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Eco-Justice Notes
The E-mail Commentary from Eco-Justice Ministries

Parts per Trillion
distributed 8/25/17 - ©2017

This week's issue of Eco-Justice Notes is underwritten by Jerry Rees and Sallie Veenstra of Leawood, Kansas. Their generous support helps make this publication possible.

I'll start off today with a very simple math quiz. Which number is larger: 70 or 33,000?

Answer: 33,000 is about 470 times larger than 70.

The next question: why are these numbers important? Answer: they have to do with water pollution in some towns near Colorado Springs. These are very important numbers for people who get their drinking water from contaminated sources.

In January, 2016, the water supplies in Fountain, Security and Widefield, Colorado, were found to be contaminated with perfluorinated chemicals (PFCs). The Environmental Protection Agency had issued a health advisory for these kinds of chemicals, warning about any measurement over 70 parts per trillion (ppt). Can you guess what the contamination levels were? Yup -- measurements went as high as 33,000 ppt for some water sources, and up to 1,300 ppt in the drinking water. The EPA had called on water systems to report any measurement over 40 ppt.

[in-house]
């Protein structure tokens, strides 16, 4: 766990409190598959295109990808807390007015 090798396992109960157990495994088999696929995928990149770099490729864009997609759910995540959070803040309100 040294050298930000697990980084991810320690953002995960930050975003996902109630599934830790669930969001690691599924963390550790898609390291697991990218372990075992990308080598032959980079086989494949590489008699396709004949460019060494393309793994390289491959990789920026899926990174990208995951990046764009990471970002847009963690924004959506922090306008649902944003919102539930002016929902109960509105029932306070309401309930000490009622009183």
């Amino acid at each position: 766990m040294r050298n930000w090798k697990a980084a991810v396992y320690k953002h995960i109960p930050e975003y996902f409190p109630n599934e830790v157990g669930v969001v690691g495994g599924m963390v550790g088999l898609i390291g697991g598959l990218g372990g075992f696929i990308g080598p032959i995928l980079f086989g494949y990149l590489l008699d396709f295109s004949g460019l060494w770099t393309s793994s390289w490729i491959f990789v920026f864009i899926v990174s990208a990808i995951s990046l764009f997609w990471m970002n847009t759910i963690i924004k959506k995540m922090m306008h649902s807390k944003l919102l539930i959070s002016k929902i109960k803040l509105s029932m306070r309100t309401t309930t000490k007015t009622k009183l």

The three towns have scrambled to reduce the health risks. Bottled water was provided to residents. Contaminated wells were shut down. Huge, complicated and expensive filters were installed -- and have proven to be only partially effective.

The PFC pollution came from the nearby Air Force base, where the chemical is part of a foam used in fighting fires. Apparently, the USAF teams do a lot of practicing on jet fuel fires, at Peterson Field and at some 200 other US bases that are under investigation.

After a year and a half, the towns are struggling with many millions of dollars in unanticipated costs, and the Air Force claims that it does not have the authority to provide reimbursements.

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The PFC pollution in Colorado is a revealing case study about a larger issue. Our environment and our bodies are filled with unregulated and untested chemical compounds. Many of those chemicals are believed to have significant health risks, even at trace levels.